Now with these improvements to my base Arduino I took another look at my accelerometer project, I’m aiming to get the code finished, all be it in a rough-ish form by the end of the week. Once I’ve done that I’ll be posting here about the hardware changed, aims and the code.

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The Trouble With Things

22 August, 2007

It’s been quite a bit of time since I last updated this, but here I am again.

Lately I’ve decided to simplify my life. After all only once I am organized and regulated can I then allow spontaneity. So in order to do that I’ve gone through all the things I’ve wanted to do, planing to do, and doing, and written a large list. Going through this list I’ve noticed a lot of projects that I no longer have any interest in, namely using PICAXE chips. I’ve moved on to Arduino and the more complex opportunities it provides. I’ve also been able to cull some travel plans that simply couldn’t completed because of changing commitments, and, more importantly, a lack of money! Also listing these tasks has made it a lot easier to see what things can be done quickly and simply (throw out old war gaming stuff) and what will take more time ( control an Arduino through a La Fonera with Open WRT using the SCL, SDA, GND lines). Definitely worth the time spent on writing it. And as I keep the list as a notepad file on my 2Gb USB Memory stick, I can easily update it when I think of a new, or remember an old, project.

Another way of simplifying things is to reduce things, in my case, throw out anything I’m not using, or planning to use in the immediate future. As a result I’ve got rid of most of my old PC , modeling and war gaming magazines, freeing up 2 shelves. I’ve also sorted through my books, removing those that I don’t read anymore and consigning them to a charity shop. I’ve also thrown out all the junk I’ve collected with the hope of being able to fix it or make something from it.

There is another reason for this simplification as well. On the 15/16th of August I shall be moving. This is when I move into my new halls of residence when I start university. I will be moving into a smaller room, so to help with the move, and to make it as pain free as possible I want to have to move as little stuff as possible. To save on money I’ll be moving out of my room during the holidays, I’m only there for the semesters, so having less stuff to move will definately be a bonus. This won’t be too much of a hassle as I’m going to a local university, it’s only about an hour away.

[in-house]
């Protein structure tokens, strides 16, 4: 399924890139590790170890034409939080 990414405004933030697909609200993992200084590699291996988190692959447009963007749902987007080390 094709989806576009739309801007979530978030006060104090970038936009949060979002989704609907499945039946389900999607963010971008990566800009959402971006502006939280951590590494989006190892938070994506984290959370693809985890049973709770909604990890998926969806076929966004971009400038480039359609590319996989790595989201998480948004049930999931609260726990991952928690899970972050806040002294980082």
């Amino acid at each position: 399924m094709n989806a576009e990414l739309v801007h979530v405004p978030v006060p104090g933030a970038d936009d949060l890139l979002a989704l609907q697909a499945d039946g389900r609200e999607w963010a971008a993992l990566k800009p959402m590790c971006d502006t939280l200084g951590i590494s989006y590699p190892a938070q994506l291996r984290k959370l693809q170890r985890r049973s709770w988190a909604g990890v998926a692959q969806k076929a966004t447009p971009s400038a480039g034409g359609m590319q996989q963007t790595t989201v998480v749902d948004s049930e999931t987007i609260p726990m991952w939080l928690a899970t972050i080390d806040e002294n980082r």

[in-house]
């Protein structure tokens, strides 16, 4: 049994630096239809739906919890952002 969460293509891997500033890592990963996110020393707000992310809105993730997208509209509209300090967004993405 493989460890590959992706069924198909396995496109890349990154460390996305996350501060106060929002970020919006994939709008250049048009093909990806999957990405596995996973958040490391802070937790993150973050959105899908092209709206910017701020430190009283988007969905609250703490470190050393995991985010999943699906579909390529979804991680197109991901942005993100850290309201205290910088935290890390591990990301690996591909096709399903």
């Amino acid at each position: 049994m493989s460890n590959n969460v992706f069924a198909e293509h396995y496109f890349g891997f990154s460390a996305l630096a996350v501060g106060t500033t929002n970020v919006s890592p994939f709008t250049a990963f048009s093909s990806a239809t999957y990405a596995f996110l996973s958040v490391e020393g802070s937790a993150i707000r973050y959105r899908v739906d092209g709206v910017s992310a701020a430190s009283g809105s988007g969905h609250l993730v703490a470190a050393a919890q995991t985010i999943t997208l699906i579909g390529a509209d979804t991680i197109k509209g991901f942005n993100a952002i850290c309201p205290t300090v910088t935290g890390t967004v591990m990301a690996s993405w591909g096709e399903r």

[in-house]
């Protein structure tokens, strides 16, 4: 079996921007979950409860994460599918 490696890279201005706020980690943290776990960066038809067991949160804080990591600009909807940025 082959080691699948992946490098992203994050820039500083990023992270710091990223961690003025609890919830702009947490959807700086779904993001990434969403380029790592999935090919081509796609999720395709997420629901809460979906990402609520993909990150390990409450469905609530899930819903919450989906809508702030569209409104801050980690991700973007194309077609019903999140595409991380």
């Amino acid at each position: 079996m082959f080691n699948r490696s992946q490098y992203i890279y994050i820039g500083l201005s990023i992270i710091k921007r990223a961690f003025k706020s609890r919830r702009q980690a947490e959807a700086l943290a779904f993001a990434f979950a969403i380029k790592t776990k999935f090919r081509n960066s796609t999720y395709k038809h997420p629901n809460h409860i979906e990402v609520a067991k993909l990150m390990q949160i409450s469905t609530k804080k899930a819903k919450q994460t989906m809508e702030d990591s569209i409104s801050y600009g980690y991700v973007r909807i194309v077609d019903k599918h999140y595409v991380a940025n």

One project I’m tryign to finish off at the moment is to get Linux onto my laptop, a R1F-K008e. However this seems to fail a lot. The main sticking point is, I can’t connect to WPA WiFi networks. This is REALLY annoying because I bought to laptop specifically to be mobile, and I’d need to access more secure, therefore more popular, WPA networks. At home I connect to the internet through a WPA WiFi network, but with Linux I can’t, I’ve tried Ubuntu 6.06 and 7.04 and Xubuntu 6.10 and 7.04. But the included “just works” Network mangers, quite simply, don’t. So I need to download something, but I can’t, because I cannot connect to the internet. D’oh!! However Windows does just work, strange that… Another problem is the tablet, the R1F is a tablet PC, but Tablets have very flaky support, but I do remember reading how someone’s managed to get their tablet working in Ubuntu 7.04 which has prompted me to try just a bit more before consigning Linux as a whole to the “it’s a was of time” bin.

My other foray into the land of Linux was getting DD-WRT on to a pair of La Foneras. I’ve managed it with one, which had the earlier, easily crackable, firmware but the second is proving difficult as it has the later 1.7.2 firmware, which is a lot harder to crack. Once I’ve done that I’m hoping to turn it into a simple wireless embedded server which can connect to an Arduino.